New landlord (well sort of), hired property manager but thinking I should fire her

5 Replies

Hello everyone! I decided to lease out my home while I am in graduate school, out of the area. My mother makes her living managing several of her own properties, however, I decided to go with a property manager because I didn't want to add to her load AND it would be a good drive for her to get to my property. So I hired, let's call her A. I signed a residential leasing and property management agreement lease with A in March. We decided to start advertising the property April 1. Well it's been less than a month and I have already seen some red flags. Since signing the agreement she has not been very responsive. She says she has 'good people' interested and sets up appointments to show the property but then I don't hear from her. I have to constantly reach out to her to find out what happened. Turns out several have no showed or canceled. 'Was she going to tell me?' is what I have started to ask myself each time I reach out to her because she does not initiate informing me. Most recently, we had a potential tenant see the property last week and they wanted the weekend to think it over. Last I heard, after inquiring, was that she was going to find out last night whether or not they wanted to fill out an application. I have yet to hear from A. Am I being unreasonable in my expectation to stay informed without having to ask every time? I feel like when I call or text her she has information/news to give me but I HAD to ask in order to get it. I am assuming she didn't hear from the potential tenant last night but it would have been nice to hear that from A. I am not getting a good vibe and thinking it's best to terminate the agreement. Since we haven't signed a tenant yet can I do that without incurring any costs or legal ramifications? I looked over our agreement and it only details what the termination fees are if I terminate with a tenant. It doesn't specify amount of notice either. I appreciate the advice!

as a property manager i know it can be hard to keep all the owners up to date and often it is time consuming and creates negative feelings when I need to call and let them know there is no news to report. have you looked at other means to communicate? email text etc? might be hard for her to make a phone call to you on a regular basis is she is fielding alot of calls from tenants and prospects.

If you started actively trying to find a tenant on April 1 and you don't have one yet, you have a problem. AFAIK, your market is pretty good. Finding a tenant should not take this long if its being actively marketed and priced correctly.

That said, I'm not sure I would expect blow by blow feedback from the PM about every showing. In my experience (limited), you get a lot of calls (dozens), some lookers (about 10) and then a tenant. I'd expect to get, perhaps, a weekly update about the number of calls, number of showings, and applications submitted, if any. If there is actually a good prospect that's submitted an app and passed screening, I'd expect to hear about that.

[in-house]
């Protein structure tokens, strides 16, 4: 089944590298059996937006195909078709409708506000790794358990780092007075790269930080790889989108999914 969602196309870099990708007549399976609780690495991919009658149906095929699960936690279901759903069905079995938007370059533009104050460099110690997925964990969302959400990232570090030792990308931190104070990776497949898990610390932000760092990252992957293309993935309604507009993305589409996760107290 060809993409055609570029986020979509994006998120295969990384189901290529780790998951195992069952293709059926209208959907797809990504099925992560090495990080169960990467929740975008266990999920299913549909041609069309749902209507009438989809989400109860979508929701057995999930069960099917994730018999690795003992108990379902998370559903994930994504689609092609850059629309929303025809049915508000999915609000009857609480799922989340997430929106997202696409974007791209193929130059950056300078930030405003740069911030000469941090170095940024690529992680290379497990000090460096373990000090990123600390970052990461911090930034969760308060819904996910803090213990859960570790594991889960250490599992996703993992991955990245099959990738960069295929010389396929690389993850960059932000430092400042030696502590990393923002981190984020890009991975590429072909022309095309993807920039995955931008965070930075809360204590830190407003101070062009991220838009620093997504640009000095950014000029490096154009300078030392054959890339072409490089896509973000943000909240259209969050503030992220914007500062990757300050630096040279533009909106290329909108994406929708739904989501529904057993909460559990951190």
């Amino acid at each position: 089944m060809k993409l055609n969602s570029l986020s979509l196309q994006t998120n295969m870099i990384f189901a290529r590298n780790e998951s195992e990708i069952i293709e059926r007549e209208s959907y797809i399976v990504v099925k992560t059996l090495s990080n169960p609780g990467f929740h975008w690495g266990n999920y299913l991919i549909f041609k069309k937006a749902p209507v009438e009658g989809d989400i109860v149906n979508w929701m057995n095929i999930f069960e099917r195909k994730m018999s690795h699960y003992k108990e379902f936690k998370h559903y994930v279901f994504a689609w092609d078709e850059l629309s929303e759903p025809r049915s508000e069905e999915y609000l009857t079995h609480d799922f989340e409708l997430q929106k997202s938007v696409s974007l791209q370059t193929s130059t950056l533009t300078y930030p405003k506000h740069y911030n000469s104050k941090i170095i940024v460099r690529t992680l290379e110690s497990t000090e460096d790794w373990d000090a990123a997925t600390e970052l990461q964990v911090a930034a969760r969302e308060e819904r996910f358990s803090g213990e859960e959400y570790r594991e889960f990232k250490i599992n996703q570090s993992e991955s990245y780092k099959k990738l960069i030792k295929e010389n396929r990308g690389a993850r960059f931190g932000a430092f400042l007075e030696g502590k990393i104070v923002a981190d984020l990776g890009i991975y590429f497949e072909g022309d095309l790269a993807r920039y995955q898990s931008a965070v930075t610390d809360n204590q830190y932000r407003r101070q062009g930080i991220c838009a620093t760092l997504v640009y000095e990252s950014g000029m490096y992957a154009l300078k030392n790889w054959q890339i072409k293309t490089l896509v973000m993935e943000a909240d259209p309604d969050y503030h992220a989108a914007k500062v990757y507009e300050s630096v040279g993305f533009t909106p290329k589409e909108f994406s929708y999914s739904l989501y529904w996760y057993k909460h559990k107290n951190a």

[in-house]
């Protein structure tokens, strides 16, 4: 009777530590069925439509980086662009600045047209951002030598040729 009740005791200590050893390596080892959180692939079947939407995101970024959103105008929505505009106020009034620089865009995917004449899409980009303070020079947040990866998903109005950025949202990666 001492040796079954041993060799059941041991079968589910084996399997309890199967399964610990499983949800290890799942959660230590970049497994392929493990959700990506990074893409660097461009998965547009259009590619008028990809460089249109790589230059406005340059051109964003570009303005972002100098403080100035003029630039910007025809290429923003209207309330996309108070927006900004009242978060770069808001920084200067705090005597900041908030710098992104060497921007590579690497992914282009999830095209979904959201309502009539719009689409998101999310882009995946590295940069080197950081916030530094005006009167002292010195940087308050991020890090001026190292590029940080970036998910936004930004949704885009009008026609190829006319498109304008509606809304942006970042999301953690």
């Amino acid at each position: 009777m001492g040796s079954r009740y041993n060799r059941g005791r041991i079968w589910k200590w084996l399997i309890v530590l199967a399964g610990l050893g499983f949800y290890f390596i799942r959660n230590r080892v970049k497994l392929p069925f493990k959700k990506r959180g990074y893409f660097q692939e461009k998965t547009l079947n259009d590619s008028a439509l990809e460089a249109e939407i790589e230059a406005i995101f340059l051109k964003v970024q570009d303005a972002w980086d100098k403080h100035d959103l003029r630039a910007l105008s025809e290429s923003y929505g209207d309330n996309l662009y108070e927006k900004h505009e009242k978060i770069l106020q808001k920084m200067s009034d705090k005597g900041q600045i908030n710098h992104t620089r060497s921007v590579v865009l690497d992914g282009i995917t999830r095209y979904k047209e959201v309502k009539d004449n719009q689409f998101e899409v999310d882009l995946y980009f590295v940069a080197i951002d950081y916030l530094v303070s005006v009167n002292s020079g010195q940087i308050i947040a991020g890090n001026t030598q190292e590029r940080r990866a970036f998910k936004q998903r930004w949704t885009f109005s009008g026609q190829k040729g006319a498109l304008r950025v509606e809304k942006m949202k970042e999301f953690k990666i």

I've not used a PM except once to fill a vacancy, though.

I think starting the process on April 1 was a serious mistake. If it was ready to rent in March I'd have been marketing it ASAP. I've found most people want to move in on the 1st. And that I get the most calls and interest in the week or 10 days before the 1st. Starting marketing on April 1 means you're probably going to get a tenant on May 1. Starting on March 25 would have had a good chance of a tenant on April 1.

I agree with Rhett and Jon. When our PM has a unit up for rent, he usually updates us about every 4-7 days, depending on quantity and quality of showings he gets. You can't expect a PM to call you after every single showing, that just requires way too much time.

The bottom line is whether or not the PM found you a good tenant. Certainly you should expect quick responses to your questions and should be updated regularly on the level of showing traffic, but that's noise. At the beginning of the contract the PM should have estimated how long it would take to find a tenant based on the property, the neighborhood, and the terms you offer. If the PM is unable to find a tenant, you may want to talk about whether there are problems with the property, if the asking rent is too high, etc. etc. You also have the right to ask for a summary of the PM's marketing plan to make sure they are giving your rental maximum market exposure.

Of course you should expect good communications with your PM, but if you cancel the contract it should be because they just didn't find an acceptable tenant for you.

I've been dealing with property managers for 4 years now, and being informed of every possible meeting with potential tenants would drive all of us nuts. If they don't let me know within 10 days or so that a vacancy has rented again, I email and ask for an update. Maybe it would improve things if you work out a weekly update phone call or email, like each Monday until it is rented and any feedback she has if it is still vacant.

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